When using Microsoft® Outlook®, we come across the mail notification window, which appears slowly and starts disappearing. It displays a summary of a mail, including the sender's name etc. This articles describes how to build that kind of a window using ATL.
I recently came across an article by Nick Wälti. But did not find any C++ code for achieving the same. So I tried to achieve something similar using ATL.
Using the code
There are three classes:
CATLNotifyDialog represents the main UI.
CNotifyWnd represents the notification window.
CBmpButton represents the bitmap button class, used as the 'Close' button.
typedef CWinTraits <WS_CLIPCHILDREN | WS_POPUP |WS_VISIBLE ,0 > CNotificationWinTraits;
class CNotifyWnd : public CWindowImpl<CNotifyWnd,CWindow,CNotificationWinTraits>
LRESULT ChangeOpacity(BYTE iFactor);
REFLECT_NOTIFICATIONS is declared to send messages to child windows. In this case, the button window is the child. In the
OnCreate function, modify the extended style of the window by adding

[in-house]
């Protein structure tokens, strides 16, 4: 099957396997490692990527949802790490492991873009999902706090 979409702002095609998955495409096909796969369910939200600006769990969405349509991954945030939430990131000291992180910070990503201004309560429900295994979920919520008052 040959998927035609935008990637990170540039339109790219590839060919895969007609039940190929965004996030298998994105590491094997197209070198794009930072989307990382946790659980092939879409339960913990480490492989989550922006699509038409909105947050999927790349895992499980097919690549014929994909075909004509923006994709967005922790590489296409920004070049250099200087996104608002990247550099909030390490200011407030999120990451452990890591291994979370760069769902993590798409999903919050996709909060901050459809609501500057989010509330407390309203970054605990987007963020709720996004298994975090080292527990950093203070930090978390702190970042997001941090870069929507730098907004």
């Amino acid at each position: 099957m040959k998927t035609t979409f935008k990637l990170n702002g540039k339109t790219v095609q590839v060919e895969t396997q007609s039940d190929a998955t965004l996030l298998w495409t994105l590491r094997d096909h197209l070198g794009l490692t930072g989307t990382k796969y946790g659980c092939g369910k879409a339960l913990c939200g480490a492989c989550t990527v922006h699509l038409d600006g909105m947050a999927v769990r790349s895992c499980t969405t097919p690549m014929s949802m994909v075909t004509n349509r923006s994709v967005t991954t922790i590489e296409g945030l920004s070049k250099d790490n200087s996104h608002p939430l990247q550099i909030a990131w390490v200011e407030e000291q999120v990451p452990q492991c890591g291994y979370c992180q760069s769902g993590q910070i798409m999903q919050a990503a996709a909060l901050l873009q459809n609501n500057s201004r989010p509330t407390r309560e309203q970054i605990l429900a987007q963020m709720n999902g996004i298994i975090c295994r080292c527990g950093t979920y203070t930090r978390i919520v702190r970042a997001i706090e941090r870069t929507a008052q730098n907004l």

WS_EX_LAYERED. More information on Layered Windows can found in the MSDN.
if ( ModifyStyleEx(0,WS_EX_LAYERED ))
ChangeOpacity function of this class will bring a translucent effect to the window.
LRESULT CNotifyWnd::ChangeOpacity(BYTE iFactor)
typedef DWORD (WINAPI *pSetLayeredWindowAttributes)(HWND, DWORD, BYTE, DWORD);
HMODULE hDLL = LoadLibrary ("user32");
if (hDLL )
SetLayeredWindowAttributes = (pSetLayeredWindowAttributes)
iFactor, LWA_COLORKEY | LWA_ALPHA);
CBmpButton is a button class. It uses three bitmaps to represent its states, i.e., normal, mouse move, and pressed. I could not get better bitmaps for this application, but a more artistic person can really make it beautiful.
class CBmpButton :public CWindowImpl<CBmpButton>
DECLARE_WND_SUPERCLASS( _T("BitmapButton"), _T("Button") )
Here is an important function of the above class:
LRESULT CBmpButton::OnCreate(UINT uMsg, WPARAM wParam, LPARAM lParam, BOOL& bHandled)
CBmpButton::OnMouseLeave will set
m_nCurrentBmp with the appropriate bitmap.
The code assumes that the taskbar is always at the bottom (does not consider other cases).
Points of Interest
It does not use MFC (that's lighter!).
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